The most recent Ponto-Caspian species to invade the Laurentian Great Lakes is the crustacean Hemimysis anomala, first reported in 2006. A previous study described three haplotype groups (A, B, C) of H. anomala in native and invaded areas within Europe, but only one haplotype (A1) in a sample from Lake Michigan. Our study expands these results to additional populations in the Great Lakes basin, and evaluates relationships among North American and European populations. A 549-bp fragment of themitochondrial cytochrome oxidase I (COI) gene was analyzed from populations of H. anomala in Lakes Ontario, Erie, Huron, and the St. Lawrence River.Two different haplotypes, A1 and B1,were observed in the sampled populations of H. anomala and in a previous analysis from H. anomala in Oneida Lake (New York). Our results, in contrast with a previous study, detect an additional haplotype in North America.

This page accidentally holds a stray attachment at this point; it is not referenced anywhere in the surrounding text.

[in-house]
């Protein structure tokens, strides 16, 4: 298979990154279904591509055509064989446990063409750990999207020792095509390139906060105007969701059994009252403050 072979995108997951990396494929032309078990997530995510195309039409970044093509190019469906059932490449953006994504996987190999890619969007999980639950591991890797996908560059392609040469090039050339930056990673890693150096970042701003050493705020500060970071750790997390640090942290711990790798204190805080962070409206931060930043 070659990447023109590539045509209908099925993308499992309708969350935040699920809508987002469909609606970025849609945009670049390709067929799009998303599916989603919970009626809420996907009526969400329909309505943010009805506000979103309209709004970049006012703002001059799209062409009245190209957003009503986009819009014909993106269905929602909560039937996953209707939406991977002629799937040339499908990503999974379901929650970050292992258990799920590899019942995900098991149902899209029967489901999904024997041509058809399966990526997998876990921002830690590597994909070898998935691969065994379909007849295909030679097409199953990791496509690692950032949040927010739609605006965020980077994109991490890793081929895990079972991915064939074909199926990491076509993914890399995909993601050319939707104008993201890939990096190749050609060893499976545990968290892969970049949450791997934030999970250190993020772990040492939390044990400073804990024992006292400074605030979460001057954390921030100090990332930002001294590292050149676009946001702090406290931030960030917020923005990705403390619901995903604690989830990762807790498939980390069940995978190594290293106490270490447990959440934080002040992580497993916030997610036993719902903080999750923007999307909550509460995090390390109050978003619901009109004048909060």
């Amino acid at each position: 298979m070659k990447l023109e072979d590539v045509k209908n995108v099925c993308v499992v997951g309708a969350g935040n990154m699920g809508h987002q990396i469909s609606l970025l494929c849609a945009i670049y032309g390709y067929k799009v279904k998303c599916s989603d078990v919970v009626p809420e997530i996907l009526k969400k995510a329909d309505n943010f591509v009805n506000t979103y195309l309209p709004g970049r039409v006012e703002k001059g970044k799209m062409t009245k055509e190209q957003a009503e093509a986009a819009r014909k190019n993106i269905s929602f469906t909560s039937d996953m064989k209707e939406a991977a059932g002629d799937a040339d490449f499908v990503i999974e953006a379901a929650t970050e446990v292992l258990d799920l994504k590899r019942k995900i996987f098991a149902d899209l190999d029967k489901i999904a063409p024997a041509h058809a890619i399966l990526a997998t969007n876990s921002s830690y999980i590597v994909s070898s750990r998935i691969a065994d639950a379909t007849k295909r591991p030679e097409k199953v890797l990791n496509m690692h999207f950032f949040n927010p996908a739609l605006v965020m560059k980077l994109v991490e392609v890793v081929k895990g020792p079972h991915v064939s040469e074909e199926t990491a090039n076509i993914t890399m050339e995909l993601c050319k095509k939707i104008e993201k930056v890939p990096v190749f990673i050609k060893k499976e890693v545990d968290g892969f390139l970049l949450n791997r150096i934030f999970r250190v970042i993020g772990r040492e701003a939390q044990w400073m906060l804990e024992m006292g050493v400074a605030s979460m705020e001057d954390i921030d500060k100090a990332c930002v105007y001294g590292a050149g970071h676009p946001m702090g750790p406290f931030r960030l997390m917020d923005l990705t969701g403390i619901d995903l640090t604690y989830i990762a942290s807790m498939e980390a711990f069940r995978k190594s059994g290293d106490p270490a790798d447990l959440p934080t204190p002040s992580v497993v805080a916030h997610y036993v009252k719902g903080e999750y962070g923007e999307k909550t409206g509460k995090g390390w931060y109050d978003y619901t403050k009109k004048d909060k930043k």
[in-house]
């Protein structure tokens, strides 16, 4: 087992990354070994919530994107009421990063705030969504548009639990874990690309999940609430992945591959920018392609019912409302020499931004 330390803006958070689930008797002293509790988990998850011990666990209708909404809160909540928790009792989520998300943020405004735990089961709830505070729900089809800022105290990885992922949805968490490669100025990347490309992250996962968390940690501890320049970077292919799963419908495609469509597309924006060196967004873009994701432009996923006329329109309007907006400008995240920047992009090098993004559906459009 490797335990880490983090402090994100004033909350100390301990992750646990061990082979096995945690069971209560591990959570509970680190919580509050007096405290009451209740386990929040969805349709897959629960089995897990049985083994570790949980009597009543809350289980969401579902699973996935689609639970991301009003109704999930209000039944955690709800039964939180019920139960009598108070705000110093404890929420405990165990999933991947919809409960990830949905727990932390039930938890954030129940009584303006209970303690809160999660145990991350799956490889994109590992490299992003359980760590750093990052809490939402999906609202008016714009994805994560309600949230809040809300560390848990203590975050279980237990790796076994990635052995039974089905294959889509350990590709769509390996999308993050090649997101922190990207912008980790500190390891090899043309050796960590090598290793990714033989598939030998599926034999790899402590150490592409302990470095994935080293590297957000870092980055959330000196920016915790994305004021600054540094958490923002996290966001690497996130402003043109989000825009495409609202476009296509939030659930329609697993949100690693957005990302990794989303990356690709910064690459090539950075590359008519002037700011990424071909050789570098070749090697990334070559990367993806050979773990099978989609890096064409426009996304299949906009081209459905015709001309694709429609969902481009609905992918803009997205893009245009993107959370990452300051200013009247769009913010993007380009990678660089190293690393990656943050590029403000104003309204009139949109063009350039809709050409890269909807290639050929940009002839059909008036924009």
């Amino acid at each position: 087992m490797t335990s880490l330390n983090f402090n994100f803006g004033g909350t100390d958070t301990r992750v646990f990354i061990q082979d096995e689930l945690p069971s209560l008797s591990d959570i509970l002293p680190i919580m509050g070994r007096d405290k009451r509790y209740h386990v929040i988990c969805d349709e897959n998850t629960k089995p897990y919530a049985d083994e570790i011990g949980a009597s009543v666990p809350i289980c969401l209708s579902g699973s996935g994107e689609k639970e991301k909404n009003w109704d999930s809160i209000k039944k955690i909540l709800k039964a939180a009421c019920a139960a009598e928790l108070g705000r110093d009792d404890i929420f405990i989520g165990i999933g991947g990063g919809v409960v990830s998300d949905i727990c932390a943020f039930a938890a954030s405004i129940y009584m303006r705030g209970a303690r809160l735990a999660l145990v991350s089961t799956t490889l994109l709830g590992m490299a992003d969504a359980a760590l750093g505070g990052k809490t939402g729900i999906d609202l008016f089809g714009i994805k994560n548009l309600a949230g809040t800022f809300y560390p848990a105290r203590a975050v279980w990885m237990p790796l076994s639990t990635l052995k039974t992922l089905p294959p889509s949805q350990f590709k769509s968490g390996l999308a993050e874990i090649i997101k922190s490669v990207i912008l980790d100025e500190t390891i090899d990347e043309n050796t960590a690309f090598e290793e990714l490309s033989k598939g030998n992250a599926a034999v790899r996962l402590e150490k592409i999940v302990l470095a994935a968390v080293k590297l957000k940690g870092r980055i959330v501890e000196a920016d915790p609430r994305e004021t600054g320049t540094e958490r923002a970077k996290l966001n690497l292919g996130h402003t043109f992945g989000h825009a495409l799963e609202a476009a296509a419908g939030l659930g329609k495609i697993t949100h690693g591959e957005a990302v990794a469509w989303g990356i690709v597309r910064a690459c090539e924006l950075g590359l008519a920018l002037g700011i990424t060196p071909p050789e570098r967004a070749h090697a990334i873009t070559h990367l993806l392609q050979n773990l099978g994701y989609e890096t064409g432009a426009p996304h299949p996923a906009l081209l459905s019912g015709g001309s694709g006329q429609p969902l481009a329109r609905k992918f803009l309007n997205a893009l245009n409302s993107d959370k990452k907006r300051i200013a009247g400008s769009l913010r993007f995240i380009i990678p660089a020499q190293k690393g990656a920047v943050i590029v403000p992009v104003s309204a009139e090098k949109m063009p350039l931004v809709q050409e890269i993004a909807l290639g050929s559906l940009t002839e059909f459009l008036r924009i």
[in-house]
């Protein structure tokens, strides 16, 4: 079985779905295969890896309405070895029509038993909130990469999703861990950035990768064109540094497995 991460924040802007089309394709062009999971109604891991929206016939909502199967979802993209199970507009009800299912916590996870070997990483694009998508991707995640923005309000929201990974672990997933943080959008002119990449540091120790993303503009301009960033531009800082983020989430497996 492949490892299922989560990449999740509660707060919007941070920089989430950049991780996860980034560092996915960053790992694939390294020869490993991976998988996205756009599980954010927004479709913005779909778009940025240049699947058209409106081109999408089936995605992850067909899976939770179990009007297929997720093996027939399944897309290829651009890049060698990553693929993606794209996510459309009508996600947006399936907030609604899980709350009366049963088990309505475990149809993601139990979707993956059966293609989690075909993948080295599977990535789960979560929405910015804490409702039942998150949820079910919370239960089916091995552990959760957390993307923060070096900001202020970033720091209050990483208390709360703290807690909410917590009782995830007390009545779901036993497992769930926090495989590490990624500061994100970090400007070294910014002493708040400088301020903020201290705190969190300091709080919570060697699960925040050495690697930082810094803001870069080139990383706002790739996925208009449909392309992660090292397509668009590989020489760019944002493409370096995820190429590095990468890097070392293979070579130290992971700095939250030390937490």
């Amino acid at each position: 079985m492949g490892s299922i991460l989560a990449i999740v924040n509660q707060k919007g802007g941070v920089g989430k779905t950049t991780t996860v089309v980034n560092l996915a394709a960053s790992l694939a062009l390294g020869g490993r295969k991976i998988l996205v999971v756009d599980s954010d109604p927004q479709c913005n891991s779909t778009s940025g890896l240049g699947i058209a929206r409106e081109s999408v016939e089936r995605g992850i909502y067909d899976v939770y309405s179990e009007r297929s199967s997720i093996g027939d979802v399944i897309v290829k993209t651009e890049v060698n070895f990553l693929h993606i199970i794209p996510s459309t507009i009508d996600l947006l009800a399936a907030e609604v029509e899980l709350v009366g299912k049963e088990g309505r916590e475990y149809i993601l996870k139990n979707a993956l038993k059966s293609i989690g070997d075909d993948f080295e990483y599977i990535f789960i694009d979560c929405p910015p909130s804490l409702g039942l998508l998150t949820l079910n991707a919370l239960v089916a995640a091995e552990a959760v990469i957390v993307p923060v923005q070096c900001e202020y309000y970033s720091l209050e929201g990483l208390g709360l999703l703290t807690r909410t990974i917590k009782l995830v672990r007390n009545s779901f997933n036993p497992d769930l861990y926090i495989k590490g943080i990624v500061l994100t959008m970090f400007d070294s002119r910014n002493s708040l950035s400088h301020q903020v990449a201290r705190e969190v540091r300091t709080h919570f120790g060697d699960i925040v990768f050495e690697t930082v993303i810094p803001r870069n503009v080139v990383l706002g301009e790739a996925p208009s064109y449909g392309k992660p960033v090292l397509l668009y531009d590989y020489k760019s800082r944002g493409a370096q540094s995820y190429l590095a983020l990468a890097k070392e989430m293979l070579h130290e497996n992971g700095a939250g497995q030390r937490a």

12. 78 FR 59649 - Approval of Subzone Status, Hardinger Transfer Co., Erie and Grove City, Pennsylvania

    Science.gov (United States)

    2013-09-27

    ..., Hardinger Transfer Co., Erie and Grove City, Pennsylvania On July 24, 2013, the Executive Secretary of the Foreign-Trade Zones (FTZ) Board docketed an application submitted by the Erie Western Pennsylvania Port..., on behalf of Hardinger Transfer Co., in Erie and Grove City, Pennsylvania. The application was...

  13. Factors affecting Escherichia coli concentrations at Lake Erie public bathing beaches

    Science.gov (United States)

    Francy, Donna S.; Darner, Robert A.

    1998-01-01